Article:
Basically, as long as you do not let your hens run out of water and make sure they are aware of the water source both nipple drinkers and open waterers provide plenty of water availability. You need to have about 3" of open waterer space per hen as a minimum and 1 nipple per 9 hens, again as a minimum.
The advantage of a nipple system is that it is quite resistant to bacterial growth, unlike the septic soup that most open waterers quickly become. I cannot recommend strongly enough that backyard chicken keepers consider using a nipple watering system for their hens, if it is practical to do so.
Make sure your hens get used to drinking out of nipples before you remove the open waterers, but once they are accustomed to drinking from nipples, they will be at far less risk of disease. Think of it this way....in third world countries, the most significant health improvements are gained when a village is able to drink water from a contained system such as a well, rather than from an open system such as a river or pond....your hens will respond similarly.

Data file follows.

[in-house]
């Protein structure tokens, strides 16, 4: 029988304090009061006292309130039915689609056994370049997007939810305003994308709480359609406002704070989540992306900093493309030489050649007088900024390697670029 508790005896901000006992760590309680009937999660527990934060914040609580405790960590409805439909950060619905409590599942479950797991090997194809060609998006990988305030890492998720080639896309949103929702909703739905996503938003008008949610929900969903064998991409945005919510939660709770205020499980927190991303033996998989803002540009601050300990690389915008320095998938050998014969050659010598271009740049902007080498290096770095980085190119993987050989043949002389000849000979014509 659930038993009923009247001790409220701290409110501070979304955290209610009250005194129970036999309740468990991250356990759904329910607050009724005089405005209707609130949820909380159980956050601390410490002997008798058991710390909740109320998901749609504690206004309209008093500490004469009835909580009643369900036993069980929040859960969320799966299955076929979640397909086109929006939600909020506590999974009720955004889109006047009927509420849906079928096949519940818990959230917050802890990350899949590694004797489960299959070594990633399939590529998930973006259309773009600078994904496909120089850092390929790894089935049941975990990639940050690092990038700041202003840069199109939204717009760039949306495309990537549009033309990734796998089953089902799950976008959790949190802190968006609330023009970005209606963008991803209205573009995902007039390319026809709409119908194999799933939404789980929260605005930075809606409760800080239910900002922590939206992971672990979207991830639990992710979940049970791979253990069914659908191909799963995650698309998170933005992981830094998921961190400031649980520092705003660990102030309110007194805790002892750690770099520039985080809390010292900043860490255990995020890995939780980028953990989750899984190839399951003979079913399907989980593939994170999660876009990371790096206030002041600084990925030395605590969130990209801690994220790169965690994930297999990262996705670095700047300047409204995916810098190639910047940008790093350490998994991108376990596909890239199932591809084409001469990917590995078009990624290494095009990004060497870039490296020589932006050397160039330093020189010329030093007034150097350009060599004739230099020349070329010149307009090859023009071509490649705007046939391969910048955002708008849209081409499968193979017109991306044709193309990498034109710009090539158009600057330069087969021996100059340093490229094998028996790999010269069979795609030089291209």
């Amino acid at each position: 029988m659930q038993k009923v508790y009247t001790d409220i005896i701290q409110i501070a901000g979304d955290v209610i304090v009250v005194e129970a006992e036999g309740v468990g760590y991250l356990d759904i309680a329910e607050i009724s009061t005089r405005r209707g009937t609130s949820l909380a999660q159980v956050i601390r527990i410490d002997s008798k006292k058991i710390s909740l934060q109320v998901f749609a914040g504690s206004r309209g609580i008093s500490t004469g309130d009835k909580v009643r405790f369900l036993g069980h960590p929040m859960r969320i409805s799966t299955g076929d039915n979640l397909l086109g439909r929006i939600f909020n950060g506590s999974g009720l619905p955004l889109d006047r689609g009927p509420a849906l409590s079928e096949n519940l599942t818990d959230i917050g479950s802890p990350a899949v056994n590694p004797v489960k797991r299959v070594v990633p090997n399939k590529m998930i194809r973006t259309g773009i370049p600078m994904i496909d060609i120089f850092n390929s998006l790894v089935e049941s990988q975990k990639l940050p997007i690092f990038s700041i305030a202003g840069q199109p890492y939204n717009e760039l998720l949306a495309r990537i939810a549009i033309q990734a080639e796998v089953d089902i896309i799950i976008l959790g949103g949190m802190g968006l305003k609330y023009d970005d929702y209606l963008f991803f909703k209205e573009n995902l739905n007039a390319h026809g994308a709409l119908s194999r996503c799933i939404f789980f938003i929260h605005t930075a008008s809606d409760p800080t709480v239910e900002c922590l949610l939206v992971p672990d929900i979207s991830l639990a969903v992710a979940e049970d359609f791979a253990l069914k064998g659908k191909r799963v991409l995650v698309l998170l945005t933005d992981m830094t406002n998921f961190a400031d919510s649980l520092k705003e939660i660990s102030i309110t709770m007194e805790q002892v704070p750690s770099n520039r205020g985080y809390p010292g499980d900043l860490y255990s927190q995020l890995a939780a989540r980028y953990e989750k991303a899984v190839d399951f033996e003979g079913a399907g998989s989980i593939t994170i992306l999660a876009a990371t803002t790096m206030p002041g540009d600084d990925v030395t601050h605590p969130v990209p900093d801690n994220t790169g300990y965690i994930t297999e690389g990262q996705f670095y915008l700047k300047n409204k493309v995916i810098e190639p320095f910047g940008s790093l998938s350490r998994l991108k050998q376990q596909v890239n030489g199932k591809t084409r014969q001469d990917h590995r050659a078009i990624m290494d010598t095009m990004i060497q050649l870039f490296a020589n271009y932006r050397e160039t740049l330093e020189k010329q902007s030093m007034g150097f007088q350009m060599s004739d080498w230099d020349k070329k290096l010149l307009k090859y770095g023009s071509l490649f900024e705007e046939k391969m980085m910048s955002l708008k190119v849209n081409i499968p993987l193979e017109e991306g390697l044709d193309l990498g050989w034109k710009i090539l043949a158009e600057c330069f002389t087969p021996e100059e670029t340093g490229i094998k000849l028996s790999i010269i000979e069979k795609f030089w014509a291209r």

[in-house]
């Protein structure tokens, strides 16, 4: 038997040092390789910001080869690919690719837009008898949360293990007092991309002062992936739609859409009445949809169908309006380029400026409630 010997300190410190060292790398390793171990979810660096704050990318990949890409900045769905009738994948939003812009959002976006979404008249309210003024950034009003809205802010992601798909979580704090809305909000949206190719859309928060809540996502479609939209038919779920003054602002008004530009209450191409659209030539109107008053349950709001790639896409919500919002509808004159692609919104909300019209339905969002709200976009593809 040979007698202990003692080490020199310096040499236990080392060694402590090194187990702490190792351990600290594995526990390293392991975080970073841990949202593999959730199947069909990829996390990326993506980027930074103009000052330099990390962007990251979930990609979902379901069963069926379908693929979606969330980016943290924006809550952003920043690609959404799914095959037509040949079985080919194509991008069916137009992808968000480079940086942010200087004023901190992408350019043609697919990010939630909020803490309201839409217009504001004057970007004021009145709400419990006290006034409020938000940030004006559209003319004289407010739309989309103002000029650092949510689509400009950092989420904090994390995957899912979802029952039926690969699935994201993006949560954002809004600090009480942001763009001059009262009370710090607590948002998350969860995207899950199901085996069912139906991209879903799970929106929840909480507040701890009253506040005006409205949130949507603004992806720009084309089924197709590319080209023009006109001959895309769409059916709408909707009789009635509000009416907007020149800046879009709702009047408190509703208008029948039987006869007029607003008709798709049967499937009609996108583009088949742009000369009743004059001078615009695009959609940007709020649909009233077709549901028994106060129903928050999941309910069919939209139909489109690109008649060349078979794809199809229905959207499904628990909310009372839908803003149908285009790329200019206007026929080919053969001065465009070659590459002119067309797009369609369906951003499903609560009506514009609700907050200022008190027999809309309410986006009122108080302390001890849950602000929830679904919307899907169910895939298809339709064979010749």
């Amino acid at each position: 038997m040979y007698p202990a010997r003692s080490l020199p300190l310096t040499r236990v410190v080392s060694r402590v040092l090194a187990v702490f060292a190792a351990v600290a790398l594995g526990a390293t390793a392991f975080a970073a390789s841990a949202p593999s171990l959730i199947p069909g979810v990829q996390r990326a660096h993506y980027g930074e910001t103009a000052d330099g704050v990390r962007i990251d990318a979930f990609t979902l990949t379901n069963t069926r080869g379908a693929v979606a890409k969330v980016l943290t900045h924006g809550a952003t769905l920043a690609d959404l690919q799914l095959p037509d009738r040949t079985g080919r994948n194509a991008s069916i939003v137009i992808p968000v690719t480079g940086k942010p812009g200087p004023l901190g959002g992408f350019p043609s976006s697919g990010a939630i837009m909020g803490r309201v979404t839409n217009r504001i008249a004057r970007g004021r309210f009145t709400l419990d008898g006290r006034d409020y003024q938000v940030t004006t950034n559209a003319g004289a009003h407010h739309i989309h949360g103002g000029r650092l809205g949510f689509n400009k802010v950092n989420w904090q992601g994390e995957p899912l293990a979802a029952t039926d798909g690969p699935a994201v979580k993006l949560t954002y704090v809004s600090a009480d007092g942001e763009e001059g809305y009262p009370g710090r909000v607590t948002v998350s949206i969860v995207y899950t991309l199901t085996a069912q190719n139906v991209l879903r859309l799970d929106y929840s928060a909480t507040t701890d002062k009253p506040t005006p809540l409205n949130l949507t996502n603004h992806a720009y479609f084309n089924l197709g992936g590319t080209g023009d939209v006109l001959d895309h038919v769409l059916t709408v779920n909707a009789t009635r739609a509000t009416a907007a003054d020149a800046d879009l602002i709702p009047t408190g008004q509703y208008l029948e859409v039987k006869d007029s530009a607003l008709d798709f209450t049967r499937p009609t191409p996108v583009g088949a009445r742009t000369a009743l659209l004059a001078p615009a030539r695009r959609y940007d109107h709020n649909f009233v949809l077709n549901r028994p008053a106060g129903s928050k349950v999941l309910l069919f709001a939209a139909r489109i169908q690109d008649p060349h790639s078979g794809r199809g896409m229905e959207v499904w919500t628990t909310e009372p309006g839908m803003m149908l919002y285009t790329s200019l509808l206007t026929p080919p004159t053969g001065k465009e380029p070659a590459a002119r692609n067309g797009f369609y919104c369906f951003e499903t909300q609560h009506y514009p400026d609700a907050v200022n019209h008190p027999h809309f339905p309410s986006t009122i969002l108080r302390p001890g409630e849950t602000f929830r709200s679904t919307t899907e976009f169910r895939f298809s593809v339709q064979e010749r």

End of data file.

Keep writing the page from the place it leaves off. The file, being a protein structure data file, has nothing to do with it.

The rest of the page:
Dr. Mike Petrik, DVM, MSc
The Chicken Vet
Frank Cardaropoli, the inventor of The Chicken Fountain, having a chat with my peeps.The questions of whether and why to use nipple waterers aside, let’s take a look at The Chicken Fountain. I had a lot of questions about how it worked and how it is different from other PNWs waterers, so I posed them to the inventor and these are his replies:
Q: What makes The Chicken Fountain different from a poultry nipple waterer I can make myself?